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Study: Listening to AC/DC Makes Surgeons Faster and More Precise

The study looked at the effects of music genre and volume on laparoscopic surgery

ac/dc surgery study
AC/DC’s Angus Young (photo by Heather Kaplan)
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    Listening to AC/DC can definitely get your motor running, but who knew that it can also be beneficial when performing medical procedures? A new study has found that listening to the hard rock legends at high volume makes surgeons faster and more precise.

    Germany’s Heidelberg University conducted the study on the effects of music genre and volume on laparoscopic surgery. Surgeons were played “soft rock by The Beatles and hard rock by AC/DC” while the speed and accuracy of their surgical cuts was analyzed against each musical style at different amplitudes.

    The surgeons who operated with AC/DC playing in the background were faster and more precise. Specifically, the time needed to make a precision cut dropped from 236 seconds to 139 seconds with a five percent increase in precision.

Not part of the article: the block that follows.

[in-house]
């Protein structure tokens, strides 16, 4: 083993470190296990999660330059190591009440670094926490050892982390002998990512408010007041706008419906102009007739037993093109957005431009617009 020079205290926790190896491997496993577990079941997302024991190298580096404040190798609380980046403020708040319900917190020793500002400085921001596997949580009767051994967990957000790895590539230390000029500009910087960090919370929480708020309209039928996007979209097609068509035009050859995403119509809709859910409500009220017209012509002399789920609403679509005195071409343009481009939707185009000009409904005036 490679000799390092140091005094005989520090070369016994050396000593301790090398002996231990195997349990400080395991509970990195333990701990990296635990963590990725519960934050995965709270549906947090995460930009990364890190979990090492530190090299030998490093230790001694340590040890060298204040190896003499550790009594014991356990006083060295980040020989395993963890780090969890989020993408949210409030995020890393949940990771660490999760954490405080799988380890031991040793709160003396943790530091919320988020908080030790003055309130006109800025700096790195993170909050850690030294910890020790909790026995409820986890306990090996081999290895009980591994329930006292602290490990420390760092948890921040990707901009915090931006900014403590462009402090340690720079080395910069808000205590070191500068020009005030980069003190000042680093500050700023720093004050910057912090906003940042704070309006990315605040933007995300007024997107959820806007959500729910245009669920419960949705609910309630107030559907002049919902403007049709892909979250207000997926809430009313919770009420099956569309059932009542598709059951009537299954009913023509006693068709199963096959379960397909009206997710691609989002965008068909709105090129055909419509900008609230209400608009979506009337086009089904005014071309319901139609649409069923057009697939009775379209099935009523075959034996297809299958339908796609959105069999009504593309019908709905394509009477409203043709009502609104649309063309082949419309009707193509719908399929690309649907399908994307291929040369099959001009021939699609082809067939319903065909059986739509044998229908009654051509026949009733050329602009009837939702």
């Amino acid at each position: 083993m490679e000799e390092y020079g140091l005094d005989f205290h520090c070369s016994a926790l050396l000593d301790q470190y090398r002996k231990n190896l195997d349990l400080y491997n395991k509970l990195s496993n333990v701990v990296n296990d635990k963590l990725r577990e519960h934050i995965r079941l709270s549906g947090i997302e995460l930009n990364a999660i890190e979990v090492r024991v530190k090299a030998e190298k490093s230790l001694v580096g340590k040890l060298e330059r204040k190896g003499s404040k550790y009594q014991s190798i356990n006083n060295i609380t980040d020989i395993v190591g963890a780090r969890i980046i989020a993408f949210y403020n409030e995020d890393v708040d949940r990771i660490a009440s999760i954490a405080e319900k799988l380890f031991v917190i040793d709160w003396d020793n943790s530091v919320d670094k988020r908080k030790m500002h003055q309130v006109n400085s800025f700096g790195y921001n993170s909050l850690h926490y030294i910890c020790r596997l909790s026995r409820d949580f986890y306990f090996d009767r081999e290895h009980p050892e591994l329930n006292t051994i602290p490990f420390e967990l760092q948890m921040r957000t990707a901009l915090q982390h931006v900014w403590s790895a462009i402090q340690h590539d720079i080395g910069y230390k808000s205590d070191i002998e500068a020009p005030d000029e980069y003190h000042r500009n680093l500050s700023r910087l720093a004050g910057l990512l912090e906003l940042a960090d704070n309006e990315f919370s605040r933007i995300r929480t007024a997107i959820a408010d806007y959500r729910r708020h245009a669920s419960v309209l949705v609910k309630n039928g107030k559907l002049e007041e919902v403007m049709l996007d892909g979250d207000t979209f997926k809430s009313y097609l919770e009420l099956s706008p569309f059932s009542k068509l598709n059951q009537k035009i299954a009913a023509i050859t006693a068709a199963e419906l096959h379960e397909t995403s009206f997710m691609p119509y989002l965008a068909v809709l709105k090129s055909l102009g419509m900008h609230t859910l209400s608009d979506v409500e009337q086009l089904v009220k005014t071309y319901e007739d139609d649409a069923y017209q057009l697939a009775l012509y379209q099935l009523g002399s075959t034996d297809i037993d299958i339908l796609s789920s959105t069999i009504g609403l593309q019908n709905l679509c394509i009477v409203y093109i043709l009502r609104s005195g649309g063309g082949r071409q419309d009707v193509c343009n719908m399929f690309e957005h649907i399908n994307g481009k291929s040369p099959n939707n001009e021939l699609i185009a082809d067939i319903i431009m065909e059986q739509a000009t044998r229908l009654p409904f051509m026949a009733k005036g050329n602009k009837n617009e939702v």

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    Meanwhile, The Beatles “Let It Be” and “Hey Jude” also resulted in faster cuts, but only when played at lower volumes. When played at higher volumes (65–70 decibels), the beneficial effect diminished. However, the surgeons thrived when AC/DC was cranked.

    “Our results show that both soft rock and hard rock can enhance surgical performance,” said lead researcher Cui Yang [via The Sun]. “For hard rock music, the positive effect was especially noticeable when the music was played in high volume. It is possible that music with high rhythmicity could provide a tempo to keep up the speed of the performance and thus enhance task performance.”

    Next time you go under the knife, maybe request some “Back in Black.” It might sound crazy, but according to science, it could make your surgery that much faster and safer.

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